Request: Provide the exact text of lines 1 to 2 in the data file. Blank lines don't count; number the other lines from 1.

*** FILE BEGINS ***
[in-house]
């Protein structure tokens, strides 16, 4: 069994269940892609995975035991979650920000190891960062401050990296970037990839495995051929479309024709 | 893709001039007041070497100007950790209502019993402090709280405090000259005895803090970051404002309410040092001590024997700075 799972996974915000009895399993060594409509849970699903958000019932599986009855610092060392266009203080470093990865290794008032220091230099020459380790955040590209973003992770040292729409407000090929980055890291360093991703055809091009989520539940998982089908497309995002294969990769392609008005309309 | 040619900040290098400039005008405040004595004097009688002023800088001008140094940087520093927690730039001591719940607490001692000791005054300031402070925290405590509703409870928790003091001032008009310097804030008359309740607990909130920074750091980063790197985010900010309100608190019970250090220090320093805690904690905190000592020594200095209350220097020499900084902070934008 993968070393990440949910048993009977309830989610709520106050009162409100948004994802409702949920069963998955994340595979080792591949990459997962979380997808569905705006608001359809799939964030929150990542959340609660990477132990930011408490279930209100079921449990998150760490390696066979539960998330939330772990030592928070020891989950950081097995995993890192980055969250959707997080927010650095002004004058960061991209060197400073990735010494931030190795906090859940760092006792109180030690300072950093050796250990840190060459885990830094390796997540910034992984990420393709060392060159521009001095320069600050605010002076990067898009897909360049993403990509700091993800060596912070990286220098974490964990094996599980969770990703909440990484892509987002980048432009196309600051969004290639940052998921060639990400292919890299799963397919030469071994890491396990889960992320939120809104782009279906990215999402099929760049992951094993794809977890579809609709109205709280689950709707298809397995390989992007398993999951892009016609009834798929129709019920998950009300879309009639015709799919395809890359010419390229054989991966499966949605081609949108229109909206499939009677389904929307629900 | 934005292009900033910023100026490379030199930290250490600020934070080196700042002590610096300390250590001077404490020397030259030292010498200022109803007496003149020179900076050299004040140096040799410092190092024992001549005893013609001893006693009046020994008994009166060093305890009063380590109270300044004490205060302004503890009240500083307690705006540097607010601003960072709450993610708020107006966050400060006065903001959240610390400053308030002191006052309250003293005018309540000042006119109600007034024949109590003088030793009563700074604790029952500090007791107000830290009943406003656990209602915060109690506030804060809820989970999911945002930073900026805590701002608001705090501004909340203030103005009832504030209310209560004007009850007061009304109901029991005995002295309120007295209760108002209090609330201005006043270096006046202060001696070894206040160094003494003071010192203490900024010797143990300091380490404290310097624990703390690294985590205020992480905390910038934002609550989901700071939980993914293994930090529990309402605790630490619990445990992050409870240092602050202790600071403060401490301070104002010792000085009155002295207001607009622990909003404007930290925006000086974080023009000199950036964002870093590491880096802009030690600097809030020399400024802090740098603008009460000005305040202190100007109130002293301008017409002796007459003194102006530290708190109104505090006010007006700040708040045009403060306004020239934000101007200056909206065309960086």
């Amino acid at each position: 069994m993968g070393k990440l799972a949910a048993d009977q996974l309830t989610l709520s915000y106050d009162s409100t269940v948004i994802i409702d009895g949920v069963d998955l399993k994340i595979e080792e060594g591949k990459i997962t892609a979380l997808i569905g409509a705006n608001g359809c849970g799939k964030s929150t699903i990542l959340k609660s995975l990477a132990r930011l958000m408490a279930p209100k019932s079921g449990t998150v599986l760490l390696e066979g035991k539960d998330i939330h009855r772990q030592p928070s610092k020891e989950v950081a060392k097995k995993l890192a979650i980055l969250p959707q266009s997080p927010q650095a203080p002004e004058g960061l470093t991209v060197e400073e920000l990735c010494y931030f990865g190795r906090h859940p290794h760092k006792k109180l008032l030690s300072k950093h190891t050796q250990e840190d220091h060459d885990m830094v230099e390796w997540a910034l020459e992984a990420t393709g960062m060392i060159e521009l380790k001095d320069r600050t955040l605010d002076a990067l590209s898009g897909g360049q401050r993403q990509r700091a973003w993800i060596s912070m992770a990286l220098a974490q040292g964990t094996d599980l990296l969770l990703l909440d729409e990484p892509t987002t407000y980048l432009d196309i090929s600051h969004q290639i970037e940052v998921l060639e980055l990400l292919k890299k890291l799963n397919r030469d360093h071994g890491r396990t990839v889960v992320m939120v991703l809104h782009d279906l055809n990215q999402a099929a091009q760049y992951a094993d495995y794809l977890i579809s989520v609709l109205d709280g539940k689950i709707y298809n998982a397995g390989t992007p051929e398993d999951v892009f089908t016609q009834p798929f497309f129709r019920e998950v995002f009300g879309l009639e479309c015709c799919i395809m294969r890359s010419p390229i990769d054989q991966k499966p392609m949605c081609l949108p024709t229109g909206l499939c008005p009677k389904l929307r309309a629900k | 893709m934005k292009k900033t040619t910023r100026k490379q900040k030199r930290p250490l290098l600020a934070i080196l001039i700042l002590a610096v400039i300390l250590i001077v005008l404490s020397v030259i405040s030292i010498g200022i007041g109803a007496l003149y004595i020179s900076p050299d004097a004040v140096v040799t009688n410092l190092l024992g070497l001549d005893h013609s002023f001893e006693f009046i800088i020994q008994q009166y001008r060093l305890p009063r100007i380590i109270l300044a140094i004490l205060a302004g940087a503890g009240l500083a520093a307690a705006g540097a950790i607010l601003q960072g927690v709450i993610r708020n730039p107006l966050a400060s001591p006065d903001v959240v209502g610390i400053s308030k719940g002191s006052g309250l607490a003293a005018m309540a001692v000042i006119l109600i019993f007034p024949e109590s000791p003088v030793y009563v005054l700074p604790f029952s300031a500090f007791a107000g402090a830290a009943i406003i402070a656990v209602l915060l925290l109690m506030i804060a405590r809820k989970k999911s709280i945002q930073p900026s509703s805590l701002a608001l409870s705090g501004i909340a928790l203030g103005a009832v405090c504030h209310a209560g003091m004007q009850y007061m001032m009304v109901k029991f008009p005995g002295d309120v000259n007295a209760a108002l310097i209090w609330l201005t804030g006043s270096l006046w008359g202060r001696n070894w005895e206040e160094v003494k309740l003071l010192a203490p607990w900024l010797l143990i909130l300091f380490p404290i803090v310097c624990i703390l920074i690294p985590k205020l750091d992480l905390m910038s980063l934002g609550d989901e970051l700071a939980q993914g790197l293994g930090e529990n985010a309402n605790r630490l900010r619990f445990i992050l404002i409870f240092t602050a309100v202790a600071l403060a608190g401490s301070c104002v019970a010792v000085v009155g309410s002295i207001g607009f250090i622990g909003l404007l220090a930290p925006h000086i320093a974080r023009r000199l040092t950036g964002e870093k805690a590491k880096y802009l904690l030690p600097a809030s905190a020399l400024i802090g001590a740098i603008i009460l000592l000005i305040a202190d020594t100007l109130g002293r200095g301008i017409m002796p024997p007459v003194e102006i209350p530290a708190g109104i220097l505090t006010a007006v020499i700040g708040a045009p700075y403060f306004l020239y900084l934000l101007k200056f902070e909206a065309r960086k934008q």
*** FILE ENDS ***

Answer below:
[in-house]
């Protein structure tokens, strides 16, 4: 069994269940892609995975035991979650920000190891960062401050990296970037990839495995051929479309024709 | 893709001039007041070497100007950790209502019993402090709280405090000259005895803090970051404002309410040092001590024997700075 799972996974915000009895399993060594409509849970699903958000019932599986009855610092060392266009203080470093990865290794008032220091230099020459380790955040590209973003992770040292729409407000090929980055890291360093991703055809091009989520539940998982089908497309995002294969990769392609008005309309 | 040619900040290098400039005008405040004595004097009688002023800088001008140094940087520093927690730039001591719940607490001692000791005054300031402070925290405590509703409870928790003091001032008009310097804030008359309740607990909130920074750091980063790197985010900010309100608190019970250090220090320093805690904690905190000592020594200095209350220097020499900084902070934008 993968070393990440949910048993009977309830989610709520106050009162409100948004994802409702949920069963998955994340595979080792591949990459997962979380997808569905705006608001359809799939964030929150990542959340609660990477132990930011408490279930209100079921449990998150760490390696066979539960998330939330772990030592928070020891989950950081097995995993890192980055969250959707997080927010650095002004004058960061991209060197400073990735010494931030190795906090859940760092006792109180030690300072950093050796250990840190060459885990830094390796997540910034992984990420393709060392060159521009001095320069600050605010002076990067898009897909360049993403990509700091993800060596912070990286220098974490964990094996599980969770990703909440990484892509987002980048432009196309600051969004290639940052998921060639990400292919890299799963397919030469071994890491396990889960992320939120809104782009279906990215999402099929760049992951094993794809977890579809609709109205709280689950709707298809397995390989992007398993999951892009016609009834798929129709019920998950009300879309009639015709799919395809890359010419390229054989991966499966949605081609949108229109909206499939009677389904929307629900 | 934005292009900033910023100026490379030199930290250490600020934070080196700042002590610096300390250590001077404490020397030259030292010498200022109803007496003149020179900076050299004040140096040799410092190092024992001549005893013609001893006693009046020994008994009166060093305890009063380590109270300044004490205060302004503890009240500083307690705006540097607010601003960072709450993610708020107006966050400060006065903001959240610390400053308030002191006052309250003293005018309540000042006119109600007034024949109590003088030793009563700074604790029952500090007791107000830290009943406003656990209602915060109690506030804060809820989970999911945002930073900026805590701002608001705090501004909340203030103005009832504030209310209560004007009850007061009304109901029991005995002295309120007295209760108002209090609330201005006043270096006046202060001696070894206040160094003494003071010192203490900024010797143990300091380490404290310097624990703390690294985590205020992480905390910038934002609550989901700071939980993914293994930090529990309402605790630490619990445990992050409870240092602050202790600071403060401490301070104002010792000085009155002295207001607009622990909003404007930290925006000086974080023009000199950036964002870093590491880096802009030690600097809030020399400024802090740098603008009460000005305040202190100007109130002293301008017409002796007459003194102006530290708190109104505090006010007006700040708040045009403060306004020239934000101007200056909206065309960086």